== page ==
During the 1990s, Oregon tried to reformulate its Medicaid program. They would cover fewer medical services but offer coverage to everyone under the poverty line. We talked about some of the technical and ethical problems that their effort faced.
We had a very interesting discussion of the advantages and disadvantages of democratic decision making compared with relying on technocrats.
Ben noted that when calculating the value of services, we shouldn’t talk about “saving” a life. We all die, after all. The correct question concerns how long life would be extended. And, presumably, what quality the extended life would have.
We often came back to the question of why we are adverse to intentional rationing. Any system of financing health care involves rationing of some sort. Oregon wanted to move from a system that rationed according to how close you are to the poverty line to one that rationed according to the cost effectiveness of health procedures. Even if we leave aside the technical details of how they measured “cost” and “effectiveness,” there’s considerable reluctance about the whole effort. Why is this so? For answers, I would go back to Arrow’s article.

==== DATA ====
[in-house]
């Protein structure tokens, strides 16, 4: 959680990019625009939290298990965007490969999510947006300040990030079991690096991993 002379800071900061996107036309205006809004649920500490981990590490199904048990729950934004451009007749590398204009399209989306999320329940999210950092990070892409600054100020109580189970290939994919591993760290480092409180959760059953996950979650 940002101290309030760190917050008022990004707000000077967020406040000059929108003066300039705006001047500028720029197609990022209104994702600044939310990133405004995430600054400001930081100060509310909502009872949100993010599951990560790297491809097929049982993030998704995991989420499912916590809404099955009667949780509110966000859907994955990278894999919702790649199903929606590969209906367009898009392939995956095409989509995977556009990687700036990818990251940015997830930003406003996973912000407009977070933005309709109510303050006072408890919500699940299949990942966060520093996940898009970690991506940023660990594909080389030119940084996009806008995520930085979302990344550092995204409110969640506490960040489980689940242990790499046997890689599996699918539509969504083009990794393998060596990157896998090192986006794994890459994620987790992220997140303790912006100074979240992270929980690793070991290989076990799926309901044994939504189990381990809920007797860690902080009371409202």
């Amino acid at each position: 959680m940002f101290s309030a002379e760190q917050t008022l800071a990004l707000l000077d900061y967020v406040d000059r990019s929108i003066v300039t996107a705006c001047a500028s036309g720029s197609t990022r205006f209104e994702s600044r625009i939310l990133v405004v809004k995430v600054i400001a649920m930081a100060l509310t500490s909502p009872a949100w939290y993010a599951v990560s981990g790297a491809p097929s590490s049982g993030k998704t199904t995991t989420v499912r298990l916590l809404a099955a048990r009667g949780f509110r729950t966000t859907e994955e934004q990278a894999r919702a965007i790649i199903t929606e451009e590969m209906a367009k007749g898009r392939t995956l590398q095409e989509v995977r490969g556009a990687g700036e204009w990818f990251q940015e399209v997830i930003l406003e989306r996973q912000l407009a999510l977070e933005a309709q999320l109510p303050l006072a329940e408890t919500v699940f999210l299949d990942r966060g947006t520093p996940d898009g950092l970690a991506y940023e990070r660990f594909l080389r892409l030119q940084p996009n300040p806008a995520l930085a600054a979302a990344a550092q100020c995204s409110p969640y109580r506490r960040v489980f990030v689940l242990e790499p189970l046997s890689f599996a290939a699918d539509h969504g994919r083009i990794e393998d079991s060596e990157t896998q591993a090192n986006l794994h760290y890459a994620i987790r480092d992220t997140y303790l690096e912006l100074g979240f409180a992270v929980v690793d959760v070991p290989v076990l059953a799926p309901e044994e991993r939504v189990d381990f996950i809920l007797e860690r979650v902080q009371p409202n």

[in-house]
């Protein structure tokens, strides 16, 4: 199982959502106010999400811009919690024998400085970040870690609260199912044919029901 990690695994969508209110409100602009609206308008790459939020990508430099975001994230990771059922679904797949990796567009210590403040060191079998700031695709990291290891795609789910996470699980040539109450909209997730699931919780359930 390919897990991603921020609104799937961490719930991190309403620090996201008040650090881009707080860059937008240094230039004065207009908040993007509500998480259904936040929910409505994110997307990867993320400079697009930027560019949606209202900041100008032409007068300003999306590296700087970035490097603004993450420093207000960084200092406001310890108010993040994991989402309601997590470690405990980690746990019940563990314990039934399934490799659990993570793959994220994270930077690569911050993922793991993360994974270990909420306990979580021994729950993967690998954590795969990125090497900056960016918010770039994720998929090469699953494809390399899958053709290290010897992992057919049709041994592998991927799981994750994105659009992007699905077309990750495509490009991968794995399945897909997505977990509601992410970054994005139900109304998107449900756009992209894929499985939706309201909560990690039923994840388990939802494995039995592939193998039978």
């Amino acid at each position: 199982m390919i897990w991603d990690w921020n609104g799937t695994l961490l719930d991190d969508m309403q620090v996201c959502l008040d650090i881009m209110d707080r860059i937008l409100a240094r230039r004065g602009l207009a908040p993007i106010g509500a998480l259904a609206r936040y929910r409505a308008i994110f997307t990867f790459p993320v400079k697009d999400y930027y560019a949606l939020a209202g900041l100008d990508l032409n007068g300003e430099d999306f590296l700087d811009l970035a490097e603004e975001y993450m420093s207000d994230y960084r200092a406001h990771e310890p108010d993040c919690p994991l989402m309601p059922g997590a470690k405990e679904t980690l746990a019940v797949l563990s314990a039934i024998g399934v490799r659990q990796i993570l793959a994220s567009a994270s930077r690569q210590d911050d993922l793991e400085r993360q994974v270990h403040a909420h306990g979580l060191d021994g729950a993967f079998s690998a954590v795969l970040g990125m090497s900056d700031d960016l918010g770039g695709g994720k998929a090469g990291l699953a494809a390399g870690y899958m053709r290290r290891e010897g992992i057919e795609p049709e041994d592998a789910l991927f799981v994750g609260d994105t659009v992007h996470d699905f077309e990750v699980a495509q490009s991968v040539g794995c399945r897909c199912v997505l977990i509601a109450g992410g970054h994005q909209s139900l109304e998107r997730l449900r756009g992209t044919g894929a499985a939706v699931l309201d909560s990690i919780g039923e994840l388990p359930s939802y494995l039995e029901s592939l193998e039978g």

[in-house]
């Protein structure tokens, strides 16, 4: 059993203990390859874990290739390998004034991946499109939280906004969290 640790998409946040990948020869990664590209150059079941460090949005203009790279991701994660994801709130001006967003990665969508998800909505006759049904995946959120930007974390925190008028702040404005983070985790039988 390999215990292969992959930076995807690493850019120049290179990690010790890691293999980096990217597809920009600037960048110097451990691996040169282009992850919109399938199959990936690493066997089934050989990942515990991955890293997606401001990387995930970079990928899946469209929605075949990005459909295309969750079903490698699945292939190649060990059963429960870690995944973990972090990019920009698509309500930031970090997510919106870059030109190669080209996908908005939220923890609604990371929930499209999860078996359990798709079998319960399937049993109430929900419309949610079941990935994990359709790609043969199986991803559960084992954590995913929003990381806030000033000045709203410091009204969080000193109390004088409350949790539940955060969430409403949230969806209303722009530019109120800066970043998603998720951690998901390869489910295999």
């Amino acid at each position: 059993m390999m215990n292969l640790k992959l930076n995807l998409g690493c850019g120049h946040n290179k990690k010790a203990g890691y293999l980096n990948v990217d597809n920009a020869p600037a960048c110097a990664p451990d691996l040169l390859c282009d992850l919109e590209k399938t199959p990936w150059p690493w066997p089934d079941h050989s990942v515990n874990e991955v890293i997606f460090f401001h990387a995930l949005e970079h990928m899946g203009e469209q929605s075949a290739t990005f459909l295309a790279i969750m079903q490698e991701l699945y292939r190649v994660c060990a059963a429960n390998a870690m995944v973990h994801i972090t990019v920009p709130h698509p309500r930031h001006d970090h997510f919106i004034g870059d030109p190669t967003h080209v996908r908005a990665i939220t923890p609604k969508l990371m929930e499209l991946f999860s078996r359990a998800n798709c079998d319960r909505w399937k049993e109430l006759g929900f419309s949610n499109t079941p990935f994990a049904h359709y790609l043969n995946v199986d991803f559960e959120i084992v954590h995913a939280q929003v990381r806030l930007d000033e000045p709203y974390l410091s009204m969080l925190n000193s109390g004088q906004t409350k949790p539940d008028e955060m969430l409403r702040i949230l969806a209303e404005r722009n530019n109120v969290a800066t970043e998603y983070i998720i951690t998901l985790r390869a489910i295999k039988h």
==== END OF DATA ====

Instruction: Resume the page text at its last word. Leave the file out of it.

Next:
I see that Arizona is going to end state-financing of some organ transplants. That sounds like another Oregon.
And the “rule of rescue” isn’t Daniels’s invention. Apparently someone named Jonsen coined the term.